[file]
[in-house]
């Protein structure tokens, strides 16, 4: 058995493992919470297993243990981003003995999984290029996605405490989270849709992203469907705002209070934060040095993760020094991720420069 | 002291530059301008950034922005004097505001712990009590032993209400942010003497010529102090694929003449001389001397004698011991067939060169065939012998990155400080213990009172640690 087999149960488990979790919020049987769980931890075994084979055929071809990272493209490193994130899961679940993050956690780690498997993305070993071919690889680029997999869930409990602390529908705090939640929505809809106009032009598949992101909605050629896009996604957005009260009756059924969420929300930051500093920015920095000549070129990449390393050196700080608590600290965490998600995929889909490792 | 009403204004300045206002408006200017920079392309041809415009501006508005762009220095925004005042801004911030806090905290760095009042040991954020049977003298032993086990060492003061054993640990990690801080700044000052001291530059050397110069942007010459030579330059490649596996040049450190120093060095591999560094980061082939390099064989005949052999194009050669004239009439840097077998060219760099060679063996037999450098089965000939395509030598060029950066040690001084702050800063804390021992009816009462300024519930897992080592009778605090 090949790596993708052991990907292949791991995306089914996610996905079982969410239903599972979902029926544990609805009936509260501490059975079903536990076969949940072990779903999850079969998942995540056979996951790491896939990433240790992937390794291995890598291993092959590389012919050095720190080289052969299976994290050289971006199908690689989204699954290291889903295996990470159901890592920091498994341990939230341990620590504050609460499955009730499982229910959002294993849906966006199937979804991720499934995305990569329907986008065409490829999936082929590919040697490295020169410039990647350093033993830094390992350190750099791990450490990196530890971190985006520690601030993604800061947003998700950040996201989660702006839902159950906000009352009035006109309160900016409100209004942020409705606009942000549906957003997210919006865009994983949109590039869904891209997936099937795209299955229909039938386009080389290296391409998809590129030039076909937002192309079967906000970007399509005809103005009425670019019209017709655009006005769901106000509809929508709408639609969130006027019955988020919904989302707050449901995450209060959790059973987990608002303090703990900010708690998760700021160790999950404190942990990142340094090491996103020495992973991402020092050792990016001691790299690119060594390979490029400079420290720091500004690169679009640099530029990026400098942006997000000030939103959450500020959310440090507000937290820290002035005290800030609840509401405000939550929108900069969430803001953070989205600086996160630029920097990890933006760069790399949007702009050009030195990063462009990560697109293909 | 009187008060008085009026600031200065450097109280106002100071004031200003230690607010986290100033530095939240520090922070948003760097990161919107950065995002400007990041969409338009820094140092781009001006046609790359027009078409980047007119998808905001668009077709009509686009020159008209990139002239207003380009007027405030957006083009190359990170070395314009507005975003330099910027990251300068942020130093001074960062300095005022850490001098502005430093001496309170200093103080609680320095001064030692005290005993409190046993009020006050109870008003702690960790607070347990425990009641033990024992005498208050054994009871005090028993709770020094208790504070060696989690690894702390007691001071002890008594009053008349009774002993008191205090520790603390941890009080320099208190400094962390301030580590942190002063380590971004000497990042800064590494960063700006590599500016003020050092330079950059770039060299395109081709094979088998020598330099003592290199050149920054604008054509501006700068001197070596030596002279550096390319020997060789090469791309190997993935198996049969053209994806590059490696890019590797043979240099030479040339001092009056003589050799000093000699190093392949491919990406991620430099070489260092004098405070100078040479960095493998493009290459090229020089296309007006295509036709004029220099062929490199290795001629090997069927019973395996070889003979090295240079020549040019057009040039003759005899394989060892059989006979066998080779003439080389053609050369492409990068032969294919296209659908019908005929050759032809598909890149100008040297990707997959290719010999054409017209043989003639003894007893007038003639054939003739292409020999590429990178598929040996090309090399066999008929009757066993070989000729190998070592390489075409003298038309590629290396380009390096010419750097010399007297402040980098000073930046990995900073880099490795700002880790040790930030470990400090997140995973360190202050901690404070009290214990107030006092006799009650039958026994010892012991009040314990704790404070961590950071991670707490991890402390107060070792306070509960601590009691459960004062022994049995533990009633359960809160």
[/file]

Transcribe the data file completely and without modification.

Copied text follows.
[in-house]
């Protein structure tokens, strides 16, 4: 058995493992919470297993243990981003003995999984290029996605405490989270849709992203469907705002209070934060040095993760020094991720420069 | 002291530059301008950034922005004097505001712990009590032993209400942010003497010529102090694929003449001389001397004698011991067939060169065939012998990155400080213990009172640690 087999149960488990979790919020049987769980931890075994084979055929071809990272493209490193994130899961679940993050956690780690498997993305070993071919690889680029997999869930409990602390529908705090939640929505809809106009032009598949992101909605050629896009996604957005009260009756059924969420929300930051500093920015920095000549070129990449390393050196700080608590600290965490998600995929889909490792 | 009403204004300045206002408006200017920079392309041809415009501006508005762009220095925004005042801004911030806090905290760095009042040991954020049977003298032993086990060492003061054993640990990690801080700044000052001291530059050397110069942007010459030579330059490649596996040049450190120093060095591999560094980061082939390099064989005949052999194009050669004239009439840097077998060219760099060679063996037999450098089965000939395509030598060029950066040690001084702050800063804390021992009816009462300024519930897992080592009778605090 090949790596993708052991990907292949791991995306089914996610996905079982969410239903599972979902029926544990609805009936509260501490059975079903536990076969949940072990779903999850079969998942995540056979996951790491896939990433240790992937390794291995890598291993092959590389012919050095720190080289052969299976994290050289971006199908690689989204699954290291889903295996990470159901890592920091498994341990939230341990620590504050609460499955009730499982229910959002294993849906966006199937979804991720499934995305990569329907986008065409490829999936082929590919040697490295020169410039990647350093033993830094390992350190750099791990450490990196530890971190985006520690601030993604800061947003998700950040996201989660702006839902159950906000009352009035006109309160900016409100209004942020409705606009942000549906957003997210919006865009994983949109590039869904891209997936099937795209299955229909039938386009080389290296391409998809590129030039076909937002192309079967906000970007399509005809103005009425670019019209017709655009006005769901106000509809929508709408639609969130006027019955988020919904989302707050449901995450209060959790059973987990608002303090703990900010708690998760700021160790999950404190942990990142340094090491996103020495992973991402020092050792990016001691790299690119060594390979490029400079420290720091500004690169679009640099530029990026400098942006997000000030939103959450500020959310440090507000937290820290002035005290800030609840509401405000939550929108900069969430803001953070989205600086996160630029920097990890933006760069790399949007702009050009030195990063462009990560697109293909 | 009187008060008085009026600031200065450097109280106002100071004031200003230690607010986290100033530095939240520090922070948003760097990161919107950065995002400007990041969409338009820094140092781009001006046609790359027009078409980047007119998808905001668009077709009509686009020159008209990139002239207003380009007027405030957006083009190359990170070395314009507005975003330099910027990251300068942020130093001074960062300095005022850490001098502005430093001496309170200093103080609680320095001064030692005290005993409190046993009020006050109870008003702690960790607070347990425990009641033990024992005498208050054994009871005090028993709770020094208790504070060696989690690894702390007691001071002890008594009053008349009774002993008191205090520790603390941890009080320099208190400094962390301030580590942190002063380590971004000497990042800064590494960063700006590599500016003020050092330079950059770039060299395109081709094979088998020598330099003592290199050149920054604008054509501006700068001197070596030596002279550096390319020997060789090469791309190997993935198996049969053209994806590059490696890019590797043979240099030479040339001092009056003589050799000093000699190093392949491919990406991620430099070489260092004098405070100078040479960095493998493009290459090229020089296309007006295509036709004029220099062929490199290795001629090997069927019973395996070889003979090295240079020549040019057009040039003759005899394989060892059989006979066998080779003439080389053609050369492409990068032969294919296209659908019908005929050759032809598909890149100008040297990707997959290719010999054409017209043989003639003894007893007038003639054939003739292409020999590429990178598929040996090309090399066999008929009757066993070989000729190998070592390489075409003298038309590629290396380009390096010419750097010399007297402040980098000073930046990995900073880099490795700002880790040790930030470990400090997140995973360190202050901690404070009290214990107030006092006799009650039958026994010892012991009040314990704790404070961590950071991670707490991890402390107060070792306070509960601590009691459960004062022994049995533990009633359960809160």